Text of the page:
I'm therefore being forced to conclude that the group structure is not intrinsic to the manifold. The operations $G \times G \longrightarrow G$ are not defined over the manifold points but over coordinate space. I do not know how to multiply elements without first assigning coordinates. The same type of consideration seems to apply to the torus and the plane, that are so symmetric that is impossible to distinguish for example a identity element in a intrinsic manner. This consideration should not be a problem if the manifolds in question are just coordinate spaces themselves, n-uples of number such as $\mathbb{R}^n$ or embedded surfaces on it. But if we are to think of manifolds abstractly it seems to be relevant. In the case of the unit circle and the plane (considered simply as geometric objects) it does not seem possible unless we arbitrarily fix some point to be the identity.

So my question is, can the group structure be defined intrinsically (independent of coordinates) such as other properties of manifolds, like it's tangent space structure for example, or some other topological properties? If so can someone explain how or point me towards some reference? If it is not possible is this fact at all relevant or is the conceptual difference that is bugging me superfluous?

I'm not a mathematician and this is my first attempt at seriously studying group theory so apologies if I committed some simple misunderstanding.

Thanks in advance.

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    $\begingroup$ "A lie group is manifold equipped with a continuous group structure of multiplication and inverse mapping. " No, actually not. It is a smooth manifold with a group structure such that the group operations are differentiable (see for example here). It is useful to consider first easy examples, e.g., $G=SL_n(\Bbb R)$. We can multiply matrices, and this is "intrinsic". $\endgroup$ Jul 4 at 8:56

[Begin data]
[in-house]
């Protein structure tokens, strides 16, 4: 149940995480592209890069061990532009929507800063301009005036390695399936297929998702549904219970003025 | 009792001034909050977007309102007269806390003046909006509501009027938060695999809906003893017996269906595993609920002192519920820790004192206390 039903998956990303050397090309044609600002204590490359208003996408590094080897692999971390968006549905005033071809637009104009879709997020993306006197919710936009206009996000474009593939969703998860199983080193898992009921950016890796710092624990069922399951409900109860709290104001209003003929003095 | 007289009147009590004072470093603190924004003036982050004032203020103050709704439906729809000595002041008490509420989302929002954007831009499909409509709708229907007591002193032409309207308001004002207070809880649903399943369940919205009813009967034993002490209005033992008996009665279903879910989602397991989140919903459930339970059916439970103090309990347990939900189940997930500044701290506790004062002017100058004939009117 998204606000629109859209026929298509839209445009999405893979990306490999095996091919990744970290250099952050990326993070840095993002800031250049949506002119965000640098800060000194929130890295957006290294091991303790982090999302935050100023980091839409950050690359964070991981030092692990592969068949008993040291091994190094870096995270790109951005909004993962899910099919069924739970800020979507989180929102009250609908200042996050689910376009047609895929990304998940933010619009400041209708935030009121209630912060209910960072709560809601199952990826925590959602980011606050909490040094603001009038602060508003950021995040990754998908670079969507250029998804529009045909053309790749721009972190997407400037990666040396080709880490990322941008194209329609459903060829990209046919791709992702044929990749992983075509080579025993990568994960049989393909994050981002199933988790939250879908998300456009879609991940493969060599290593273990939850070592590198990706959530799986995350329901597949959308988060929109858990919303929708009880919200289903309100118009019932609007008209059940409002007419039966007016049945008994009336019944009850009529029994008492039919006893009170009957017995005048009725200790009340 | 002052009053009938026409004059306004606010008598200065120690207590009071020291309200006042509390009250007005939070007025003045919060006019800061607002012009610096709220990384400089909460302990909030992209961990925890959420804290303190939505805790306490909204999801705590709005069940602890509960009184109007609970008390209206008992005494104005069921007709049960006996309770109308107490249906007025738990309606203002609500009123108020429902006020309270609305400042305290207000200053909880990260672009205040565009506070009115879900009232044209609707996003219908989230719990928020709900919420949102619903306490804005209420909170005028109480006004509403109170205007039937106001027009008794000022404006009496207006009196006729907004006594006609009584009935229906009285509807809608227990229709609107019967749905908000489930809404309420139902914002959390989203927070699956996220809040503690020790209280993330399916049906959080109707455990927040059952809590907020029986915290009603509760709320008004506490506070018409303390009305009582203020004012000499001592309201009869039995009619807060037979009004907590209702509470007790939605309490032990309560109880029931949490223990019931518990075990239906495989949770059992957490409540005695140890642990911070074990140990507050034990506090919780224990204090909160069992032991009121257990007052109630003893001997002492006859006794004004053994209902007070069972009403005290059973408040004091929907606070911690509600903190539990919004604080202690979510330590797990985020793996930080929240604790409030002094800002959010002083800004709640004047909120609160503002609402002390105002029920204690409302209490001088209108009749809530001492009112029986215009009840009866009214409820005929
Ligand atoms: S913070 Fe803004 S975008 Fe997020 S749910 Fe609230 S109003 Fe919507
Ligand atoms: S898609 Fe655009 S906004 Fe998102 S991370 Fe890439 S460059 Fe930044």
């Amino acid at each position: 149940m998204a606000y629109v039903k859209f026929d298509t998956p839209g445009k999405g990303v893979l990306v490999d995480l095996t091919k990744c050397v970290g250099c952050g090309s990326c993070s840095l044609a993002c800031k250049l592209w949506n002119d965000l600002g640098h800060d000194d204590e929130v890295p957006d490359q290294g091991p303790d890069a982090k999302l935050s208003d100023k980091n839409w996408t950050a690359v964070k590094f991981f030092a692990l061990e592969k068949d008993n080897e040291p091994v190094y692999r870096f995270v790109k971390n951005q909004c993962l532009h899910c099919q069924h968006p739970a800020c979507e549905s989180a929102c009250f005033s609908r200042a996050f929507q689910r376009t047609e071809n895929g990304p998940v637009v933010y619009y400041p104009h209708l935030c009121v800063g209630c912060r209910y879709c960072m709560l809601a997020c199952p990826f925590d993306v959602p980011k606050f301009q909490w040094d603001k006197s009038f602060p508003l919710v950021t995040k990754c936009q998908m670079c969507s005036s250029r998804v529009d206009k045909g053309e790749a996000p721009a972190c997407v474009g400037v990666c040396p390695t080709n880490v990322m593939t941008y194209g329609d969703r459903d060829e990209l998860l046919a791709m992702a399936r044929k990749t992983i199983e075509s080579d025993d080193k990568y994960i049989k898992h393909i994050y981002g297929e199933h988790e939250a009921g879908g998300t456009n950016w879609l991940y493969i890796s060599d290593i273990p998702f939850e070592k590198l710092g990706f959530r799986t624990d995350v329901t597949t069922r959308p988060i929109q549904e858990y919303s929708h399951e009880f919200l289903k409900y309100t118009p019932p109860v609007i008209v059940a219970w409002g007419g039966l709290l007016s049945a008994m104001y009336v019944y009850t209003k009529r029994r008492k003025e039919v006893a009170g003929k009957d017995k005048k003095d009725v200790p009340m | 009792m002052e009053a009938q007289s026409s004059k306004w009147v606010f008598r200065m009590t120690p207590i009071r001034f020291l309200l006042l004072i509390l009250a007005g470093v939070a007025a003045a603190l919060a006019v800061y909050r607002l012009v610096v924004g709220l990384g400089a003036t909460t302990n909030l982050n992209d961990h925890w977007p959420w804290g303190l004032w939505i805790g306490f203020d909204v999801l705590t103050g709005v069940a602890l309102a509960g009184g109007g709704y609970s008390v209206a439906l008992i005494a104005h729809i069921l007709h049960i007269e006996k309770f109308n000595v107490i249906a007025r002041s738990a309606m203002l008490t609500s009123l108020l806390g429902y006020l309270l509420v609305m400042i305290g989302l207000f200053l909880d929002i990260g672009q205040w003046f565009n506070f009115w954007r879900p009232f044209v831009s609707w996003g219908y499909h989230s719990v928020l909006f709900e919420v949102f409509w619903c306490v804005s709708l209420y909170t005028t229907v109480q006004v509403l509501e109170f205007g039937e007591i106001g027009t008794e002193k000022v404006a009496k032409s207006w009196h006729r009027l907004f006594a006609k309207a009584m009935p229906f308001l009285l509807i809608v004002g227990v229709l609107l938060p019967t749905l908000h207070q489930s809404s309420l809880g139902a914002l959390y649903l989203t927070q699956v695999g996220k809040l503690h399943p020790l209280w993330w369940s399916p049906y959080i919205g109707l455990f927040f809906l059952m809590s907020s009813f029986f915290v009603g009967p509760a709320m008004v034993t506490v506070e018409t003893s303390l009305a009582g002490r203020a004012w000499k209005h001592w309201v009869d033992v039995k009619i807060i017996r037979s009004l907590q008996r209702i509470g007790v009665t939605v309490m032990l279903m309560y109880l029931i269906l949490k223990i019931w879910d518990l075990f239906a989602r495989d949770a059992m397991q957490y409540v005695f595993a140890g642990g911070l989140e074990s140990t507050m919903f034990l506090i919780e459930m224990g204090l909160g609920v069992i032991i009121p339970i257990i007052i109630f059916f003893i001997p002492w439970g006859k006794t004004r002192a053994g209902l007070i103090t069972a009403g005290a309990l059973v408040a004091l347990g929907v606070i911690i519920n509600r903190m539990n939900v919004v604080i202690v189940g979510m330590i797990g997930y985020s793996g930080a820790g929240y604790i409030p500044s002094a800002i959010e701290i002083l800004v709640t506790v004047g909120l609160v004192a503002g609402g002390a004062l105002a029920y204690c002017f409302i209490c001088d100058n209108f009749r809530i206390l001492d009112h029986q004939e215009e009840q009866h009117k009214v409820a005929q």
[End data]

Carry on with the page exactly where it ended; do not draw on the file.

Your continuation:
• $\begingroup$ The group structure of a Lie group is intrinsically defined as a smooth map $G\times G \to G$. Its coordinate representation, indeed, depends on the choice of coordinates, but this does not mean that the product depends on this choice. It is similar with the fact that smooth maps $f\colon G\to \Bbb R$ are well-defined independently of coordinates.\\ For the circle, you can simply consider it as the quotient $\Bbb R/ \Bbb Z$, and the product becomes $[x] + [y] = [x+y]$, which is independent of any representative. $\endgroup$